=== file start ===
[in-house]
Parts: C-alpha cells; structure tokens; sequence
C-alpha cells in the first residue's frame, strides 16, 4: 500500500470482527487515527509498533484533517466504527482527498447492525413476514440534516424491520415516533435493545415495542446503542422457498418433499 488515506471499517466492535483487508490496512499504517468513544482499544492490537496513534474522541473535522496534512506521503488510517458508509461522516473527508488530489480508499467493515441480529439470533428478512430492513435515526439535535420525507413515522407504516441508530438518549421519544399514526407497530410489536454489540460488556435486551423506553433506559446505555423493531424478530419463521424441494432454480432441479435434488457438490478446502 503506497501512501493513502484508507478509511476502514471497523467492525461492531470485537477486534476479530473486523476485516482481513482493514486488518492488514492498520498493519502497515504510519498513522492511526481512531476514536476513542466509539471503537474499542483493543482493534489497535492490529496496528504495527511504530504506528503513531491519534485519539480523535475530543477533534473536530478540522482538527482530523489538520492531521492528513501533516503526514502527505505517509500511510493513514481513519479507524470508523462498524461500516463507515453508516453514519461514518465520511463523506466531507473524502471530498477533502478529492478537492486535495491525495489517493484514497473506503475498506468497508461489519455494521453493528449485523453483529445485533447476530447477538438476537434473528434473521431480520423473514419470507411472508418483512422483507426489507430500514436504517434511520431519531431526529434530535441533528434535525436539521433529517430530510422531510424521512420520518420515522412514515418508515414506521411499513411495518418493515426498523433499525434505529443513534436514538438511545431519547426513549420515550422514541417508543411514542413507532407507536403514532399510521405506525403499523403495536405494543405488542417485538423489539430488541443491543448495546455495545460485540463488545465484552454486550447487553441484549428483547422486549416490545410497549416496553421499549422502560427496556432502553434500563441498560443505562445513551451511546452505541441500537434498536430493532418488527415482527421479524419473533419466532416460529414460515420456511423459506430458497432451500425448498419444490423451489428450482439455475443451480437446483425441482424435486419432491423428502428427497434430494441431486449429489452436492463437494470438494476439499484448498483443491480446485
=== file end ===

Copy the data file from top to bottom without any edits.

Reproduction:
[in-house]
Parts: C-alpha cells; structure tokens; sequence
C-alpha cells in the first residue's frame, strides 16, 4: 500500500470482527487515527509498533484533517466504527482527498447492525413476514440534516424491520415516533435493545415495542446503542422457498418433499 488515506471499517466492535483487508490496512499504517468513544482499544492490537496513534474522541473535522496534512506521503488510517458508509461522516473527508488530489480508499467493515441480529439470533428478512430492513435515526439535535420525507413515522407504516441508530438518549421519544399514526407497530410489536454489540460488556435486551423506553433506559446505555423493531424478530419463521424441494432454480432441479435434488457438490478446502 503506497501512501493513502484508507478509511476502514471497523467492525461492531470485537477486534476479530473486523476485516482481513482493514486488518492488514492498520498493519502497515504510519498513522492511526481512531476514536476513542466509539471503537474499542483493543482493534489497535492490529496496528504495527511504530504506528503513531491519534485519539480523535475530543477533534473536530478540522482538527482530523489538520492531521492528513501533516503526514502527505505517509500511510493513514481513519479507524470508523462498524461500516463507515453508516453514519461514518465520511463523506466531507473524502471530498477533502478529492478537492486535495491525495489517493484514497473506503475498506468497508461489519455494521453493528449485523453483529445485533447476530447477538438476537434473528434473521431480520423473514419470507411472508418483512422483507426489507430500514436504517434511520431519531431526529434530535441533528434535525436539521433529517430530510422531510424521512420520518420515522412514515418508515414506521411499513411495518418493515426498523433499525434505529443513534436514538438511545431519547426513549420515550422514541417508543411514542413507532407507536403514532399510521405506525403499523403495536405494543405488542417485538423489539430488541443491543448495546455495545460485540463488545465484552454486550447487553441484549428483547422486549416490545410497549416496553421499549422502560427496556432502553434500563441498560443505562445513551451511546452505541441500537434498536430493532418488527415482527421479524419473533419466532416460529414460515420456511423459506430458497432451500425448498419444490423451489428450482439455475443451480437446483425441482424435486419432491423428502428427497434430494441431486449429489452436492463437494470438494476439499484448498483443491480446485